The next step has little to do with traditional recruiting and is usually called workforce planning. It is the skill of building forecasting capability and ensuring that the organization has, or can quickly get, the talent it needs to achieve its business objectives.
It requires some knowledge of demographic, economic and business trends. It also requires a deep knowledge of the talent marketplace and familiarity with the level of education and experience available in the appropriate geography. It means collaborating with the internal training function, senior management, compensation, and human resources in general to agree on which talent is best sought externally, which is best sourced and promoted internally, and which needs to be developed by the company because recruiting them is difficult and expensive. These tradeoffs and discussions have almost never happened in the past, yet they are becoming what differentiate a great recruiting function from an ordinary one.
Predicting who will be needed, what skills will be important or what experience will be best aligned with needs is not usually possible in this world of change. What recruiters can do is combine workforce planning with building a talent community.
3. Building Talent Communities
People in a community share information and often work together to solve problems or come up with new ideas. Communities are organic and alive with conversation and sharing of opinions and thoughts. True recruiting communities include your employees as well as potential candidates talking about the organization, what it does, how it does it, and who does it. This give-and-take process is the best way to personalize the company and provide candidates with information about what it is like to work there (by gavce). It saves recruiters the need to tailor responses or have lots of facts at their fingertips – the employees and perhaps even other candidates will do that.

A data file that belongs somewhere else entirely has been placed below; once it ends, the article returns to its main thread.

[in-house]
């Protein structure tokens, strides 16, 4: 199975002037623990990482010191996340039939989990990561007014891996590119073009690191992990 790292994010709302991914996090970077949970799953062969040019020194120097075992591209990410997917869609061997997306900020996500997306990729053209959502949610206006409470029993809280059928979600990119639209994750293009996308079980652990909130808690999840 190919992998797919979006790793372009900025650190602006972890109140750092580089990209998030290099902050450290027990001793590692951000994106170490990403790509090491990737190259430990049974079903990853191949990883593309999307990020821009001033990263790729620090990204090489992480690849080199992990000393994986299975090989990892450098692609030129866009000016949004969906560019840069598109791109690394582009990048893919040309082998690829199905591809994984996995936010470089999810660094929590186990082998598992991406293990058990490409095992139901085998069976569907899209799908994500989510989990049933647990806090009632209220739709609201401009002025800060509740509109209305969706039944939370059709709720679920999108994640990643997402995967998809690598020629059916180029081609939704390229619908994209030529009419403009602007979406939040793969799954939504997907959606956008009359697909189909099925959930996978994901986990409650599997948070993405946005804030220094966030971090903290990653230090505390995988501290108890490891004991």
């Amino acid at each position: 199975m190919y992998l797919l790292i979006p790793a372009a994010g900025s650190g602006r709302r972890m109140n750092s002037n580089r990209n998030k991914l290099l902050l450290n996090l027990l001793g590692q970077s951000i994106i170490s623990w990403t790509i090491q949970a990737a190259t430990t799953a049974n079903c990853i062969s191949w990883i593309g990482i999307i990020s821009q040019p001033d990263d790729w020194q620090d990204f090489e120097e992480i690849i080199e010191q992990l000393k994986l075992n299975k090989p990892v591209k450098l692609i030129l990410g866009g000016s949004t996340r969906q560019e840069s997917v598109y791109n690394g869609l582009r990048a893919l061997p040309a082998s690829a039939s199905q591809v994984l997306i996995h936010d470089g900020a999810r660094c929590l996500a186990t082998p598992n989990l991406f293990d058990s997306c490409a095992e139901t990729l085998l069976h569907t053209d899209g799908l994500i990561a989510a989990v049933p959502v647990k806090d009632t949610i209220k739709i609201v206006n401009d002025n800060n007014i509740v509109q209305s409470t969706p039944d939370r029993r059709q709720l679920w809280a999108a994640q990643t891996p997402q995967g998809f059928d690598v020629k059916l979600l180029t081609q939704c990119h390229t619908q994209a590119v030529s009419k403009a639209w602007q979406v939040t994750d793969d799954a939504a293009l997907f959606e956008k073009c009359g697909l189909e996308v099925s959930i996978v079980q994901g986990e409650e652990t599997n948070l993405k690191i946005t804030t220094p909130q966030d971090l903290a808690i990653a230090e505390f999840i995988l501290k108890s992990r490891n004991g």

By being with others of similar interests and through sharing ideas, people come to feel part of the team. Good communities make recruiting much easier because candidates already feel like they know people and relate to them. When candidates actually get hired and start work, they have people to talk with that they already have met on line and have shared with.
When an organization has a talent community, it has a dynamic and ever-changing pool of talent, skill and experience to meet almost any need that might arise.
[bctt tweet=”When an organization has a talent community, it has a dynamic and ever-changing pool of talent…”]
Recruiting is in dire need of change and through simplification, workforce planning and talent communities it could largely reinvent itself and become more useful to the organization.
If you want to keep up with changes in talent management, don’t miss out on this year’s Sourcing Social Talent event in November. Join global leaders in sourcing, including Shannon Pritchett, Chris Hoyt, Bill Boorman and Martin Warren, who will be travelling to Sydney, Melbourne or Auckland to distill the art and science of being a modern day sourcer. Register for the event now.